Following graduation, she was accepted as a post-doctoral researcher at the Memorial Sloan Kettering cancer center (MSK) in Dr. James Fagin’s lab where she studied the function of specific genetic mutations found in patients with metastatic thyroid cancer. Specifically, she used mouse models to understand why these alterations were associated with resistance to standard therapy. Dr. Chakravarty then went on to pursue a second post-doctoral fellowship studying an aggressive brain tumor that strikes adults in their 40-50’s, glioblastoma, with neurosurgeon Dr. Cameron Brennan. In Dr. Brennan’s lab, she used computer modeling to investigate mutational co-patterns in glioblastoma to identify possible therapeutic vulnerabilities.
Born in Bombay (currently Mumbai), Debyani grew up in Hong Kong where her parents had settled for work. Her dad is a retired accountant and her mum used to work in a bank. She has a sister who’s a mental health counselor in Massachusetts. At 17, after receiving 2nd prize in the Hong Kong national short story competition competing with other adults in the category, Debyani had considered pursuing a PhD in English Literature, her dream school being Oxford (of course). She had also thought of becoming an artist, but afraid that she wouldn’t make a living with that profession, abandoned the idea. Science hadn’t been on her radar. However, her grandmother, who had raised her and her sister and bore a significant influence on Debyani, changed that.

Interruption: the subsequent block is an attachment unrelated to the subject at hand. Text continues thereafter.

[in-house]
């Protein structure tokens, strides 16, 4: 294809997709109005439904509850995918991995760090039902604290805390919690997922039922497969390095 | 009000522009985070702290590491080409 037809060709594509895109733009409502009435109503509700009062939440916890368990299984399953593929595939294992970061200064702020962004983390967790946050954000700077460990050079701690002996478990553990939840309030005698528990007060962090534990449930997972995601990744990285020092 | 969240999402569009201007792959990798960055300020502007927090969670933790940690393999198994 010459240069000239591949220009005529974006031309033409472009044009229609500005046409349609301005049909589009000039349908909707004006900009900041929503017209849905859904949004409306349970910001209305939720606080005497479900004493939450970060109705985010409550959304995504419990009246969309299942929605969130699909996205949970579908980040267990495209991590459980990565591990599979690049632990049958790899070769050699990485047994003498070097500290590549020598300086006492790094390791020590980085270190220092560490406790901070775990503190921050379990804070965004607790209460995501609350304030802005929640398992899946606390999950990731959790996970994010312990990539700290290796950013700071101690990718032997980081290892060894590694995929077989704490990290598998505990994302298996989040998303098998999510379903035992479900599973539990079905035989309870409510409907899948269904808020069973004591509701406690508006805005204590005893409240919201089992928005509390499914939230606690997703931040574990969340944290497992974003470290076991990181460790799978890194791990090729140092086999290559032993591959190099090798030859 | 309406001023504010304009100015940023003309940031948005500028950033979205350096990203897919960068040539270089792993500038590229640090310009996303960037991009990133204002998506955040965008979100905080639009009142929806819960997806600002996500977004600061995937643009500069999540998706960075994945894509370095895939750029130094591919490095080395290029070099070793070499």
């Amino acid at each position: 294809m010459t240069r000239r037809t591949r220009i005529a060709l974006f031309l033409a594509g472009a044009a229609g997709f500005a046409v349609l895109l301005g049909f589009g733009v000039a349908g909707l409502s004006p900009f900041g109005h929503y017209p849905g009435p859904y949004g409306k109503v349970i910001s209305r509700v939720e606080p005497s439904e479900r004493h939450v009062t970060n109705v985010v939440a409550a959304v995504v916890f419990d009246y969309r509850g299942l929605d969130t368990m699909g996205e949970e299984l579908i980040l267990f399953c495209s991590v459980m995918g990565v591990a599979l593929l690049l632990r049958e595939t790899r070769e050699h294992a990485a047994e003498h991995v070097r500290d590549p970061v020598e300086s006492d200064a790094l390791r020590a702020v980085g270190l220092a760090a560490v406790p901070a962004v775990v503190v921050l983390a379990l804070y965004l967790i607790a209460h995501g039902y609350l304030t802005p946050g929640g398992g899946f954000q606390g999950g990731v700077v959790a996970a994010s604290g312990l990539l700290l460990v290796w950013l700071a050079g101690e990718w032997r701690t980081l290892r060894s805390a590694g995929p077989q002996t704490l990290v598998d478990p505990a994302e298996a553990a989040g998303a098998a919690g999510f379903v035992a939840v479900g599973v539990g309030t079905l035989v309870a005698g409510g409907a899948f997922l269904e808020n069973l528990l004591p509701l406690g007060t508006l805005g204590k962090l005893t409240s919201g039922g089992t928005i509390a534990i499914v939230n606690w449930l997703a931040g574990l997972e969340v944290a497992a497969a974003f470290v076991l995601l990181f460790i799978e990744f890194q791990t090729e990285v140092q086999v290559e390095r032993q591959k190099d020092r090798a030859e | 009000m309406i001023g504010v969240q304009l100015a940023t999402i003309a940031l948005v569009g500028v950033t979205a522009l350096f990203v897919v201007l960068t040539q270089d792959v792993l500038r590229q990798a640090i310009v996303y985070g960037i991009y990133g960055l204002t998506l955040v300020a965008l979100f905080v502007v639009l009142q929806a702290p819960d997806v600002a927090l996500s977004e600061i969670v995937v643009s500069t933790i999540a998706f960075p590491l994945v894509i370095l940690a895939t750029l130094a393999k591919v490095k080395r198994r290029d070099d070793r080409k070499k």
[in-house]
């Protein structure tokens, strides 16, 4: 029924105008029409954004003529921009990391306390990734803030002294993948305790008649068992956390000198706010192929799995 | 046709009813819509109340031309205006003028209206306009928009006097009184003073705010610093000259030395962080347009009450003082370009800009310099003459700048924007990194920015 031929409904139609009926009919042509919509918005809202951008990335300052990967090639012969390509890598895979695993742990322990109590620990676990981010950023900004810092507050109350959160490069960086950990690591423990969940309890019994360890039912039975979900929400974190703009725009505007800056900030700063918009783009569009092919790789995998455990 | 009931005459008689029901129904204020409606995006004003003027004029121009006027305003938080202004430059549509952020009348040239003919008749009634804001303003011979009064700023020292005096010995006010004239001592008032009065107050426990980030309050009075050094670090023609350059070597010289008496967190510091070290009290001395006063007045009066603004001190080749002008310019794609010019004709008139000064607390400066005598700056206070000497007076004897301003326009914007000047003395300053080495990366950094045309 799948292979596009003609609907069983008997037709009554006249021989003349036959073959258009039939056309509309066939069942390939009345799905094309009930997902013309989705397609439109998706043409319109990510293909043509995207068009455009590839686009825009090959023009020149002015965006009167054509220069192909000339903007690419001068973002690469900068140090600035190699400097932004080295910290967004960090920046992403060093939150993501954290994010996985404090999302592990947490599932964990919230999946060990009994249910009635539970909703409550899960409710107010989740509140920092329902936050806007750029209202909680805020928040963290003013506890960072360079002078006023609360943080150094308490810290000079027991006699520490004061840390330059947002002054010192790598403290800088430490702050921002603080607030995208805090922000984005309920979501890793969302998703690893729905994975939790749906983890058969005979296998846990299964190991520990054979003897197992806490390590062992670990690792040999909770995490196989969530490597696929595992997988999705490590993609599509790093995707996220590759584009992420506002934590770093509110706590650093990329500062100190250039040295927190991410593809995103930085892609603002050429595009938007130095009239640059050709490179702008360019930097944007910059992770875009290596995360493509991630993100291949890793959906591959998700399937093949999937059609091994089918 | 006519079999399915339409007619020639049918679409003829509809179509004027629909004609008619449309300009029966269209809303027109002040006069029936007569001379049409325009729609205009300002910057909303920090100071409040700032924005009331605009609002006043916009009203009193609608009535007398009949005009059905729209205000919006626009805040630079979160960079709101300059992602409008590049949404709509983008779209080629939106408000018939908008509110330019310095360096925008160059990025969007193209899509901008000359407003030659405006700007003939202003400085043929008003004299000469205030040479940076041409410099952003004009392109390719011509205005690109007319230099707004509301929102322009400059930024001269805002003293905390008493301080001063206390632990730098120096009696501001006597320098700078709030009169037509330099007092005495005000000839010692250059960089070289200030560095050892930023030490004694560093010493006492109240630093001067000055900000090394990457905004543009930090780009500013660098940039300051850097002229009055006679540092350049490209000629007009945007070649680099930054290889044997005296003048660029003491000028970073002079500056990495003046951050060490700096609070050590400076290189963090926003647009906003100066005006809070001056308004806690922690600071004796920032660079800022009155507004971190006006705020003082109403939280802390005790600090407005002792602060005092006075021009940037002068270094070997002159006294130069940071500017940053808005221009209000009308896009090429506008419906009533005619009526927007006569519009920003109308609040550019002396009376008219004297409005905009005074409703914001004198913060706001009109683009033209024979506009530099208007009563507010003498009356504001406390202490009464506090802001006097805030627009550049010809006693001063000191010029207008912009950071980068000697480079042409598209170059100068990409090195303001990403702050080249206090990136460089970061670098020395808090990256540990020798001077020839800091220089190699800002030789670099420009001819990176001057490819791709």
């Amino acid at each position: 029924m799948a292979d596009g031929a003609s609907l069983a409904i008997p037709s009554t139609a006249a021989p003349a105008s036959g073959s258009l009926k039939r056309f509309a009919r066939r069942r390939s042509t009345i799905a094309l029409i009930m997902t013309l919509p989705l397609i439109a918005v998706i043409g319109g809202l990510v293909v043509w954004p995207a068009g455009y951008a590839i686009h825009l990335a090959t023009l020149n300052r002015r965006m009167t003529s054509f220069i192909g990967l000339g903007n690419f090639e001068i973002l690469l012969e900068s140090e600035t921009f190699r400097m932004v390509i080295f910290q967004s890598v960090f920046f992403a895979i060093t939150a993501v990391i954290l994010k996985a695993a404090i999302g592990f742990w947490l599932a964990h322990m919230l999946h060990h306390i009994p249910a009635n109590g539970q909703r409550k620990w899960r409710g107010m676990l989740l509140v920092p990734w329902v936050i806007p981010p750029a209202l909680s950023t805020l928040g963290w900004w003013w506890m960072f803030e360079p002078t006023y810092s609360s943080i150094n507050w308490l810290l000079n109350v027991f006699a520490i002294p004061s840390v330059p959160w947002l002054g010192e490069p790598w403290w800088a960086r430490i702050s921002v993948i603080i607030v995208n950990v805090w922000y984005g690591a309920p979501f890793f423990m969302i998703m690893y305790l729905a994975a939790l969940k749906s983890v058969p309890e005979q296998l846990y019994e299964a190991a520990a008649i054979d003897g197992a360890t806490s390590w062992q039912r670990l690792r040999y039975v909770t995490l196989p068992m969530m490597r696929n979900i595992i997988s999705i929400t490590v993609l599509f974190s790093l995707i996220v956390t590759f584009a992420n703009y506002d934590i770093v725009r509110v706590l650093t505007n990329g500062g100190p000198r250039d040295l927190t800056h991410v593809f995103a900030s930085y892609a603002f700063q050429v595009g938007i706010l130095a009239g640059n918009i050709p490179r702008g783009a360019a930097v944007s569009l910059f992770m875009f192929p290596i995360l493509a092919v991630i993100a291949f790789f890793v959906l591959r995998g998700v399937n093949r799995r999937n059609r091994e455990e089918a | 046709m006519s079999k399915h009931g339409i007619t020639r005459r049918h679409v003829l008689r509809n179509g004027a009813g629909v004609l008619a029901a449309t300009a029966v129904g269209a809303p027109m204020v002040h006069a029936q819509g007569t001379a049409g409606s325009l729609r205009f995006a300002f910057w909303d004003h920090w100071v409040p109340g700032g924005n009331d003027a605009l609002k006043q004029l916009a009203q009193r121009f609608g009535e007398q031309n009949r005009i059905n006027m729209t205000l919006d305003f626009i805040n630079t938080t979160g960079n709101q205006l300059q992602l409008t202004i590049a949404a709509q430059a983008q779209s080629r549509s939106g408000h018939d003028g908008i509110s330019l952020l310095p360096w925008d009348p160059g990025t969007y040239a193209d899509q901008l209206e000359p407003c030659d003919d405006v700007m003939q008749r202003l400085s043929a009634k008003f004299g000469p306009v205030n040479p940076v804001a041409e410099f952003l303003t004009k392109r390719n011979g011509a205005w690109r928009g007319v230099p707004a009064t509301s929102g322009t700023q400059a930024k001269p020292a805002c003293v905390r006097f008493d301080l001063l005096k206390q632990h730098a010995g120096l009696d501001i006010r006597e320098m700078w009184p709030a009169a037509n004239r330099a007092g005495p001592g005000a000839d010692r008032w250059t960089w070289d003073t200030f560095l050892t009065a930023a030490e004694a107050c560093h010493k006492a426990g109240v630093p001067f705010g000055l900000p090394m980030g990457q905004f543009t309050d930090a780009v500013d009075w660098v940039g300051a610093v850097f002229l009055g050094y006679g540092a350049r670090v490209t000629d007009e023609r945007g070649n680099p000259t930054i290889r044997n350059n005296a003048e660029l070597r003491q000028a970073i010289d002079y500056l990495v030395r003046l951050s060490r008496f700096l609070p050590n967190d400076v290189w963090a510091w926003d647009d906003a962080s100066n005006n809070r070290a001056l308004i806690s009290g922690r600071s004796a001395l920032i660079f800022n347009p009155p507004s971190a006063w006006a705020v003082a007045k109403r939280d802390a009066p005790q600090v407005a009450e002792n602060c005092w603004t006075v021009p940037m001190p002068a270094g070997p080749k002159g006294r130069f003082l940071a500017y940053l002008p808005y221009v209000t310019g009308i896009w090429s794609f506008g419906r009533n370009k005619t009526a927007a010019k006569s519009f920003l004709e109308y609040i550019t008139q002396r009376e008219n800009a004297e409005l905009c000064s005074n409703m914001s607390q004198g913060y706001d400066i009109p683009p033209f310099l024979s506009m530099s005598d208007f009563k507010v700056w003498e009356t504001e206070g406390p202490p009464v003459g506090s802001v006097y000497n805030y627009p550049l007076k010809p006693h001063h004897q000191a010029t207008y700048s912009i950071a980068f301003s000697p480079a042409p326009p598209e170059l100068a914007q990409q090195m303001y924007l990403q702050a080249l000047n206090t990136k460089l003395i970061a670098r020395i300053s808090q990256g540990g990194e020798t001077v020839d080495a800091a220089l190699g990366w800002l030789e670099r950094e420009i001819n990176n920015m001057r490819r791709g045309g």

When Debyani was wrapping up her undergraduate degrees, her grandmother developed a chronic illness, Idiopathic Pulmonary Fibrosis, that has no known cause, and at the time, no available interventional treatments. In her last visit with her grandmother, Debyani saw multiple doctors that consulted on her grandmother’s condition, and remembered seeing the fear and bafflement that her grandfather and parents experienced in the face of not having control over the course of her grandmother’s care and their complete dependency on her doctors. In this last visit, Debyani’s grandmother said to her ““You can be behind the scenes, you’re in research, so research a cure. Don’t let others suffer like this”. This changed Debyani’s career path, and she became dedicated to learning more about cancer, which in its essence is viewed as a collection of tumor type specific orphan diseases, and making sure that patients have the tools and knowledge available so that they can advocate on their own behalf.